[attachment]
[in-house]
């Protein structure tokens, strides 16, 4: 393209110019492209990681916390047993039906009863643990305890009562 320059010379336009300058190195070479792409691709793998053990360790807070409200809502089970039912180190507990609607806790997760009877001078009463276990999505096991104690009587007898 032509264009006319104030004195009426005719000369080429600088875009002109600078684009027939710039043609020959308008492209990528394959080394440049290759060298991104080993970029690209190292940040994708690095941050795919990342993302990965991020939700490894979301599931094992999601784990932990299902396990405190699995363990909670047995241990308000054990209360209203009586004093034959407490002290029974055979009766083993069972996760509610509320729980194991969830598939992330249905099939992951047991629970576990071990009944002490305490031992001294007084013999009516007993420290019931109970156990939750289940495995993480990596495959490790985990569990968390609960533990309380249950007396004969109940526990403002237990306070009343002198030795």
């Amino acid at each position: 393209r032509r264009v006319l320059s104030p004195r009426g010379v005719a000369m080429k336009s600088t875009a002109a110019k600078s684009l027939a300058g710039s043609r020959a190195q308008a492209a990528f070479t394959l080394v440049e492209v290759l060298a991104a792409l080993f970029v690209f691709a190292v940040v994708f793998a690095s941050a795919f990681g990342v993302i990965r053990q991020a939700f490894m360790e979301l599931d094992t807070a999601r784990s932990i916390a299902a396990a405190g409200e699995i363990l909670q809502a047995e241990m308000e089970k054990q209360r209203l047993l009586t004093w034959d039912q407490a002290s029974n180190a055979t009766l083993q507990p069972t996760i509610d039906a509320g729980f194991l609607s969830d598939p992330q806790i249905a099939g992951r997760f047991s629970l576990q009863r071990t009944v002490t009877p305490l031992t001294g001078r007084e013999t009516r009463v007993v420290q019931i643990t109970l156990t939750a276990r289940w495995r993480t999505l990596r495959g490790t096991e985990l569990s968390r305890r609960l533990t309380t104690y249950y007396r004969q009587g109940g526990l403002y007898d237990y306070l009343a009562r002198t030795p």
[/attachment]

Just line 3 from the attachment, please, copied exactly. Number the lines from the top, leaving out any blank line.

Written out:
């Amino acid at each position: 393209r032509r264009v006319l320059s104030p004195r009426g010379v005719a000369m080429k336009s600088t875009a002109a110019k600078s684009l027939a300058g710039s043609r020959a190195q308008a492209a990528f070479t394959l080394v440049e492209v290759l060298a991104a792409l080993f970029v690209f691709a190292v940040v994708f793998a690095s941050a795919f990681g990342v993302i990965r053990q991020a939700f490894m360790e979301l599931d094992t807070a999601r784990s932990i916390a299902a396990a405190g409200e699995i363990l909670q809502a047995e241990m308000e089970k054990q209360r209203l047993l009586t004093w034959d039912q407490a002290s029974n180190a055979t009766l083993q507990p069972t996760i509610d039906a509320g729980f194991l609607s969830d598939p992330q806790i249905a099939g992951r997760f047991s629970l576990q009863r071990t009944v002490t009877p305490l031992t001294g001078r007084e013999t009516r009463v007993v420290q019931i643990t109970l156990t939750a276990r289940w495995r993480t999505l990596r495959g490790t096991e985990l569990s968390r305890r609960l533990t309380t104690y249950y007396r004969q009587g109940g526990l403002y007898d237990y306070l009343a009562r002198t030795p």